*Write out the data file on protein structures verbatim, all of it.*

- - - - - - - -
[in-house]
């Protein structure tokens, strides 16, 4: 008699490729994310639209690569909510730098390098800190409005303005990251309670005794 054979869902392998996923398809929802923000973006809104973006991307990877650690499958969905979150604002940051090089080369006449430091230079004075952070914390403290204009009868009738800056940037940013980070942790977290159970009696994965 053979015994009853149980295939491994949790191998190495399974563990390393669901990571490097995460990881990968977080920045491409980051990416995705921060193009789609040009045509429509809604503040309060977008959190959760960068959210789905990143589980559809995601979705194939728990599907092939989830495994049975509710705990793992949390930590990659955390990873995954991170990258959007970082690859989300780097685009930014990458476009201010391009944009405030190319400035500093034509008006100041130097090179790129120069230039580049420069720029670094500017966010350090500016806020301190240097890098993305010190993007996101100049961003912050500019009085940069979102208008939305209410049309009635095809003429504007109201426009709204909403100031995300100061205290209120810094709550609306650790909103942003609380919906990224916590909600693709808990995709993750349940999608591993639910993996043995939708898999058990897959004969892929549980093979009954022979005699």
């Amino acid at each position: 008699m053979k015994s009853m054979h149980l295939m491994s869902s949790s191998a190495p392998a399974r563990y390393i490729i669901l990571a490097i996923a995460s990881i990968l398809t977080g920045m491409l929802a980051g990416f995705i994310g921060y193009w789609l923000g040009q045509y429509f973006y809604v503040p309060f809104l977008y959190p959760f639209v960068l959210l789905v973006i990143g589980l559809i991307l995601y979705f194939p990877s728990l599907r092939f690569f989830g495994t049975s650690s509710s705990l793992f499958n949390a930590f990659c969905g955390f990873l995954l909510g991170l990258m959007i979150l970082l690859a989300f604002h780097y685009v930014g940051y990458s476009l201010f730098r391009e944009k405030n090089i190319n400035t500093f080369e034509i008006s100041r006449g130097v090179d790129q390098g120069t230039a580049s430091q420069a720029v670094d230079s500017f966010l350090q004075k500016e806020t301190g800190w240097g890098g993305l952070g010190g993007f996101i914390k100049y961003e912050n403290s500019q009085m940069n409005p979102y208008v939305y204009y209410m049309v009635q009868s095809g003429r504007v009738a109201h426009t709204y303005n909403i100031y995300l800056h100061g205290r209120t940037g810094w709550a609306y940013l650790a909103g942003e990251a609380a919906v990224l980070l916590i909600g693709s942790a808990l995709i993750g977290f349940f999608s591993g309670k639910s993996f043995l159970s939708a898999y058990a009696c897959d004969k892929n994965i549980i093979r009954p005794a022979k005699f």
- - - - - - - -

[in-house]
């Protein structure tokens, strides 16, 4: 008699490729994310639209690569909510730098390098800190409005303005990251309670005794 054979869902392998996923398809929802923000973006809104973006991307990877650690499958969905979150604002940051090089080369006449430091230079004075952070914390403290204009009868009738800056940037940013980070942790977290159970009696994965 053979015994009853149980295939491994949790191998190495399974563990390393669901990571490097995460990881990968977080920045491409980051990416995705921060193009789609040009045509429509809604503040309060977008959190959760960068959210789905990143589980559809995601979705194939728990599907092939989830495994049975509710705990793992949390930590990659955390990873995954991170990258959007970082690859989300780097685009930014990458476009201010391009944009405030190319400035500093034509008006100041130097090179790129120069230039580049420069720029670094500017966010350090500016806020301190240097890098993305010190993007996101100049961003912050500019009085940069979102208008939305209410049309009635095809003429504007109201426009709204909403100031995300100061205290209120810094709550609306650790909103942003609380919906990224916590909600693709808990995709993750349940999608591993639910993996043995939708898999058990897959004969892929549980093979009954022979005699």
């Amino acid at each position: 008699m053979k015994s009853m054979h149980l295939m491994s869902s949790s191998a190495p392998a399974r563990y390393i490729i669901l990571a490097i996923a995460s990881i990968l398809t977080g920045m491409l929802a980051g990416f995705i994310g921060y193009w789609l923000g040009q045509y429509f973006y809604v503040p309060f809104l977008y959190p959760f639209v960068l959210l789905v973006i990143g589980l559809i991307l995601y979705f194939p990877s728990l599907r092939f690569f989830g495994t049975s650690s509710s705990l793992f499958n949390a930590f990659c969905g955390f990873l995954l909510g991170l990258m959007i979150l970082l690859a989300f604002h780097y685009v930014g940051y990458s476009l201010f730098r391009e944009k405030n090089i190319n400035t500093f080369e034509i008006s100041r006449g130097v090179d790129q390098g120069t230039a580049s430091q420069a720029v670094d230079s500017f966010l350090q004075k500016e806020t301190g800190w240097g890098g993305l952070g010190g993007f996101i914390k100049y961003e912050n403290s500019q009085m940069n409005p979102y208008v939305y204009y209410m049309v009635q009868s095809g003429r504007v009738a109201h426009t709204y303005n909403i100031y995300l800056h100061g205290r209120t940037g810094w709550a609306y940013l650790a909103g942003e990251a609380a919906v990224l980070l916590i909600g693709s942790a808990l995709i993750g977290f349940f999608s591993g309670k639910s993996f043995l159970s939708a898999y058990a009696c897959d004969k892929n994965i549980i093979r009954p005794a022979k005699f």